Monday, January 24, 2022, Fire Situation Report: More than 800 Acres Burn Over the WeekendMon, 24 Jan 2022 09:20:50 CST
According to the latest Fire Situation Report from the Oklahoma Forestry Services, two fires burned five acres in northeast Oklahoma. Two fires burned 223 acres in east-central Oklahoma. In southeastern Oklahoma, 14 fires burned 284 acres.
Within the Oklahoma Forestry Service protection area, the Weber Mountain Fire has burned 213 acers in Latimer County and is 60% contained. The Wilson Creek Fire has burned 100 acres in McCurtain County and 60% contained.
Statewide Discussion: With dry conditions over the weekend, initial attack activity continued with emergence of some large fire activity noting that fires were captured within the first operational period. Temperatures this afternoon will be just a bit warmer with dry air in place and moderate windspeeds. New wildfires today are again likely to be contained in the first operational period. Snow chances enter the forecast Tuesday into the overnight hours focused in the Panhandle and far western counties lessening fire danger for a day or two although no extended relief expected. The latest Drought Monitor did indicate a 5% expansion of extreme drought indices and introduction of exceptional drought indices in Cimarron and Texas Counties. County Burn Bans continue to fill in in the western counties and have begun edging east correlated to intensifying drought indices. It is important to note that while some locations have received some very light precipitation in the last seven days, the separation from wetting rains ranges from 22 days in the east to 149 days in the western Panhandle with most of western and northern Oklahoma marking in greater than 80 days.
Today: Cool temperatures and moderate overnight moisture recovery will give way to warming temperatures and dry conditions this afternoon promoting a receptive fire environment across the state. The highest fire danger indices will be focused in the northwest ¼ of Oklahoma where the best alignment of fire weather and fuels indices exist. Moderate to high fire danger indices are expected elsewhere. New fires are expected to be contained during initial attack with some large fire potential in the mix.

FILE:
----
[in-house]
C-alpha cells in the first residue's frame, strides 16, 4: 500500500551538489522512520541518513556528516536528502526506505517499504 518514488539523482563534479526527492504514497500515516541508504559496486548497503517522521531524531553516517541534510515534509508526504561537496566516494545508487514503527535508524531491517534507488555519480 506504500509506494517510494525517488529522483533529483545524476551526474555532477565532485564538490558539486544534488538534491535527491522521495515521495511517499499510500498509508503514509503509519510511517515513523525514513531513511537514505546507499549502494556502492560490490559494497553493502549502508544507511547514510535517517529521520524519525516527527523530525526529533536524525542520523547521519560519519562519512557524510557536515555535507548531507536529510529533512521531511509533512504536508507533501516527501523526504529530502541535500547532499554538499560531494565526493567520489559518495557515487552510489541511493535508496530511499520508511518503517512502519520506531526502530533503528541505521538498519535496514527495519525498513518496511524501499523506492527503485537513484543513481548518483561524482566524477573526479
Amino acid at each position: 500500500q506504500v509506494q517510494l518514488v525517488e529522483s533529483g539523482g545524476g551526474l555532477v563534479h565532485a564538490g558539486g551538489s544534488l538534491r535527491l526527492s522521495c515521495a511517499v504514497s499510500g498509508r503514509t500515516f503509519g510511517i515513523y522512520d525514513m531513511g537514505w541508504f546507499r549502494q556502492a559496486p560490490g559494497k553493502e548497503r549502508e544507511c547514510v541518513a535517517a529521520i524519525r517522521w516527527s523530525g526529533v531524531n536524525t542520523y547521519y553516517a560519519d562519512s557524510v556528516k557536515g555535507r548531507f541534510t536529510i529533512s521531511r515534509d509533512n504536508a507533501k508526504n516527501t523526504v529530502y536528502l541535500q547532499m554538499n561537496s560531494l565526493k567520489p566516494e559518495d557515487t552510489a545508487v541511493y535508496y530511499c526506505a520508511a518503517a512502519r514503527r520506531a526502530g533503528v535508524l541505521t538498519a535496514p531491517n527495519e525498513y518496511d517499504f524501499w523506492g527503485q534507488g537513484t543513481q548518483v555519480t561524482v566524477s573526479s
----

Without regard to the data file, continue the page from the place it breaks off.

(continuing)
Northwest ¼ & Oklahoma Panhandle: This afternoon, temperatures will warm into the 53?-63? range with relative humidity values 19-28% under mostly-clear skies yielding fine-dead fuel moisture values at 5-6%. Winds will become northerly sustained around 15 mph with some gusts near 25 mph during the peak of the burning period. Rangeland fuels will produce head fire rates of spread 95-150 ft/min with flame lengths 10-13 ft. Where winds are fully aligned with fuels and topography, ROS nearer to 190 ft/min should be expected.
Southwest & Central Oklahoma: Temperatures 60?-65?, afternoon relative humidity values 22-30% and mostly-clear to clear skies will yield fine-dead fuel moisture values at 6-7%. Variable winds this morning will become westerly then shifting to northerly later this afternoon and evening sustained 9-15 mph with some higher gusts. Range/Grass fuels will support head fire rates of spread 70-120 ft/min with flame lengths 9-13 ft. Mixed fuels will exhibit ROS around 65 ft/min with flame lengths 10-15 ft.
Eastern Oklahoma: Afternoon relative humidity values will generally be 30-35% as temperatures warm into the low- to mid-60?’s under mostly clear skies and fine-dead fuel moisture values at 7%. Grass-dominated fuels will exhibit head fire rates of spread around 90 ft/min with flame lengths around 12 ft. Timber litter will exhibit ROS around 15 ft/min with FL 4 ft.
Tuesday: Cooler temperatures are expected statewide and snow chances are forecasted for the Oklahoma Panhandle and parts of western Oklahoma. The highest fire danger indices will shift east for Tuesday although increasing sky cover will serve to limit fine-dead fuel moisture from bottoming out. New fire occurrence is expected to be contained during initial attack.
Near Term: Muted fire danger is expected over the next few days. Snow that may occur in the west will serve to limit fuel receptiveness for a day or two, but no longer-term benefit is expected. Energy Release Component remains near or above the 80th percentile given the prolonged dryness. It is a few days out, but the weekend may pose increased concern in both the prefrontal and post-frontal fire environment.
See this link for a map of the latest list of Oklahoma counties under burn bans.
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